Sly sci-fi adventure/puzzle game will work your brain quite well, although it’s got a few issues. Still, if you want something uniquely replayable, this has got your name and number all over it.
Developer: Drama Drifters
Publisher: Nkidu Games
# of Players: 1
Release Date: 6/22/2016
ESRB Rating: T (Teen)
Score: B- (75%) BUY IT!
Have you ever lost your keys in your own home, had a devil of a time searching for them, only to discover yourself in bed, waking from a dream that was all too real… until you get ready to walk out the door but end up having to look for your keys? But then… you REALLY wake up and you’re just staring up at the ceiling, but wanting to pinch yourself hard because you want to be 100% sure you’re NOT dreaming this time? That’s BREACHED in a nutshell.
Indie developer Drama Drifters has cooked up a beautiful-looking sci-fi/mystery adventure game with a simple yet complex manner about it. Simple in that it’s relatively short, but complex in that it needs to be replayed a few times in order to see everything it has to offer. So, that short length ends up being initially perplexing if you go in expecting anything other than what the game has to offer and you’re back in the think of things doing it all over again.
Waking up from suspended animation on a strange planet, Corus Valott finds his life support and a few other important systems down for the count. A bit of memory loss thanks to that damage has left him a bit fuzzy on certain things, but Valott knows that without stuff getting back online, he’s not going to survive. All he has is a flying drone that can gather random materials and a few days to sort things out before he’s doomed and forgotten.
That, dear reader is where you come in, of course. All you need to do is use that drone’s limited daily power to collect data and materials, get them back to the base and combine them carefully. An easy enough task… but poor Corus isn’t his best thanks to his debilitating condition. As noted above, it’s quite like that lost key dream within a dream within a dream thing to some extent.
Inside the shelter, tasks are divided into three portions. Going over your Journal and the day’s tasks in Notes, finding an area to send the drone on the Map, and trying out results of those findings in the Lab. The drone sections are where you take flight, zooming across the alien landscape searching for assorted items while hopefully avoiding any trouble from the strange anomalies that can stop the days progress cold by shutting the drone down.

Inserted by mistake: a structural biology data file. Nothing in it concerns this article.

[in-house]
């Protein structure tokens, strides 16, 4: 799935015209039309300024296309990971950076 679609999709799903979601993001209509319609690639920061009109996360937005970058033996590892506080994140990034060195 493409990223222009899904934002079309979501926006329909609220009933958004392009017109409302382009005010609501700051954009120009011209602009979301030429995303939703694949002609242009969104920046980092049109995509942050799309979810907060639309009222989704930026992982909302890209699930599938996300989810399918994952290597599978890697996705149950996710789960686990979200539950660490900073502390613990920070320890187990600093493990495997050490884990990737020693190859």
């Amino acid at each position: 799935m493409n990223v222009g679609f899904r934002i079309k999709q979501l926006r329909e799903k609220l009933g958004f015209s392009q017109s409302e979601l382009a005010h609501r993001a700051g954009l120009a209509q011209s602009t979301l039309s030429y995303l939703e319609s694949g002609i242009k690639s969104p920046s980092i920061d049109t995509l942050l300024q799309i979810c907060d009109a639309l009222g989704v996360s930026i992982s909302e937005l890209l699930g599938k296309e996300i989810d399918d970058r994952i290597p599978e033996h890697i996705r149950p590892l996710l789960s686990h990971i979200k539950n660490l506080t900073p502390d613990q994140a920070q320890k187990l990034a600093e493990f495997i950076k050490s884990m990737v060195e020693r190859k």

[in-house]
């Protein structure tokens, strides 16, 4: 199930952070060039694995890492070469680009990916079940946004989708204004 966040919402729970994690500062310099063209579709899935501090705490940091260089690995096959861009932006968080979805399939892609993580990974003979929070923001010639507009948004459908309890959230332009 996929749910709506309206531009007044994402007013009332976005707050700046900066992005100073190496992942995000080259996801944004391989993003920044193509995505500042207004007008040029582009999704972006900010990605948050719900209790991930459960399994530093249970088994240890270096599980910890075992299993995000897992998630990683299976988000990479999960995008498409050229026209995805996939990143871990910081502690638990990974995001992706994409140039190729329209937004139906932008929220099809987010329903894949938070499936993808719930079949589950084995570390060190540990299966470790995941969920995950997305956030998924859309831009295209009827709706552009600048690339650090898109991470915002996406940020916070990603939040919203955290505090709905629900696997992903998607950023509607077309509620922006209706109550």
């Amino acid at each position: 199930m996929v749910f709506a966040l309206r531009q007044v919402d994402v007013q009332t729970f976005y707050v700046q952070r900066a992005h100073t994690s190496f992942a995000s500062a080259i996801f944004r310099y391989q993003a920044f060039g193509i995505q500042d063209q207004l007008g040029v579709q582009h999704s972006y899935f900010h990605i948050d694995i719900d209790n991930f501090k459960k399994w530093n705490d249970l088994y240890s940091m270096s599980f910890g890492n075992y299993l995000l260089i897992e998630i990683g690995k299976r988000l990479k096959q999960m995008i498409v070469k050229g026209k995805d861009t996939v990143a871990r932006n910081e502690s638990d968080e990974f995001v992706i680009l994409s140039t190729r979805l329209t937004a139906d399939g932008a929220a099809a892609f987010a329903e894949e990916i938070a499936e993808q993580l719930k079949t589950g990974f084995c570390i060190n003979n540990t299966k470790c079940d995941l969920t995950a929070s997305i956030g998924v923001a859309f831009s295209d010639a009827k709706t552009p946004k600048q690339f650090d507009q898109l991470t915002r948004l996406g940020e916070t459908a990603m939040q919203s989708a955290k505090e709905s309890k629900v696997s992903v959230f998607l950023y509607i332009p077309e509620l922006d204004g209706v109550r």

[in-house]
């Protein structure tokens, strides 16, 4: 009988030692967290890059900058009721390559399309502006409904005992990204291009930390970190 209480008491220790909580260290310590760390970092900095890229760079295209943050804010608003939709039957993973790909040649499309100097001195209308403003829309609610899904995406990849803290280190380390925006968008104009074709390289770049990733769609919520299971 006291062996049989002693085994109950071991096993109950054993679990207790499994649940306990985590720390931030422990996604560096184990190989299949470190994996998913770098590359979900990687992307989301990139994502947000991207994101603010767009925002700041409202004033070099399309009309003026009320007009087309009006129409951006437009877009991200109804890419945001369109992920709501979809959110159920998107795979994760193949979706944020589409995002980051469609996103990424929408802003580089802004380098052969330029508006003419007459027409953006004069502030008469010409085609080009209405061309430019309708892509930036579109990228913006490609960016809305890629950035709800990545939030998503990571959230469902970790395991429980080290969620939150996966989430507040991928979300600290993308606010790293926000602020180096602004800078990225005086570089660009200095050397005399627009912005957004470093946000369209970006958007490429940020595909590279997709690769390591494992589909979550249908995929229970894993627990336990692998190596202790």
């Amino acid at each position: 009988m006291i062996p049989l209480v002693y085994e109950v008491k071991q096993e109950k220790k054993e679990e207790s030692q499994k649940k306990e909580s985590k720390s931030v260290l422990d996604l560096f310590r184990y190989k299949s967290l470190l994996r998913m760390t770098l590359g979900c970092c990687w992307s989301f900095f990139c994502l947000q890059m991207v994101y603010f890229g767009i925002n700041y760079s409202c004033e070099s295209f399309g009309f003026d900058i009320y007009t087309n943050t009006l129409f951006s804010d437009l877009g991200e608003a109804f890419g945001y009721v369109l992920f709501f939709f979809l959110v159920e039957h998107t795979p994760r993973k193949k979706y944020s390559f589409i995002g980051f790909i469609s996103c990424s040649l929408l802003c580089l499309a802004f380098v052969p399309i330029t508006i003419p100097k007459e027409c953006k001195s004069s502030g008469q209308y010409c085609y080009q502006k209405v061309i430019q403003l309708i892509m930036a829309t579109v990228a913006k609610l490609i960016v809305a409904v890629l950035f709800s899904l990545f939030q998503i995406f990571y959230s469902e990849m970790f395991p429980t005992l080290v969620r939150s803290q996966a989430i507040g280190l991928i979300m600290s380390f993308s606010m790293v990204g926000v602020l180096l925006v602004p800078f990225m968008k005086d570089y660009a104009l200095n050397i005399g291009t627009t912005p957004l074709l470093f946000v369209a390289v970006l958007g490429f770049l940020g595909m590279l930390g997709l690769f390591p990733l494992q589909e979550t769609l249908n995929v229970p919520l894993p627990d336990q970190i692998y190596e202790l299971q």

The main issue with the game comes from the calculations required to mix materials thanks to the need to figure out what’s missing from the equation. Taking notes (yes, in an actual note pad or some digital device) helps out a bit. But with such limited time, mistakes will be made.
The game is in fact, designed to be played ore than once unless your deductive reasoning is so dead on that you can not only locate the correct materials to combine, you actually get the percentages accurate on that first go. Not so amusingly, things seem to be randomized for each playthrough, meaning a ingredient and formula locations and formulations will be different. This is a bit frustrating, but somewhere along the line, you may shrug your shoulders, adjust that thinking cap and knuckle yourself in the head with your mouse for thinking this was going to be all too easy.
The game looks and sounds great, all otherworldly ruins and a few locales that have some impressive scenery to ogle. You’ll learn to avoid the glowing alien stuff save for when you need to try and gingerly sneak past before jetting that drone away like a bat out of hell. There’s a lot of trial and error in navigating, as you may come upon some hills your drone can crest and others where you’ll needs to find a better way of getting from one point to another.
Warts and all, BREACHED makes for a pretty solid game and it’s not expensive at all. If you love the mental challenge of figuring out things as you go and realize that it’ll take a few plays to see where things end up, this one’s for you. Just don’t call it a “walking Simulator” as it’s more of a “Flying A Drone Around To Discover What The Hell Is Happening” simulator. Or something like that.
Review code provided by the publisher.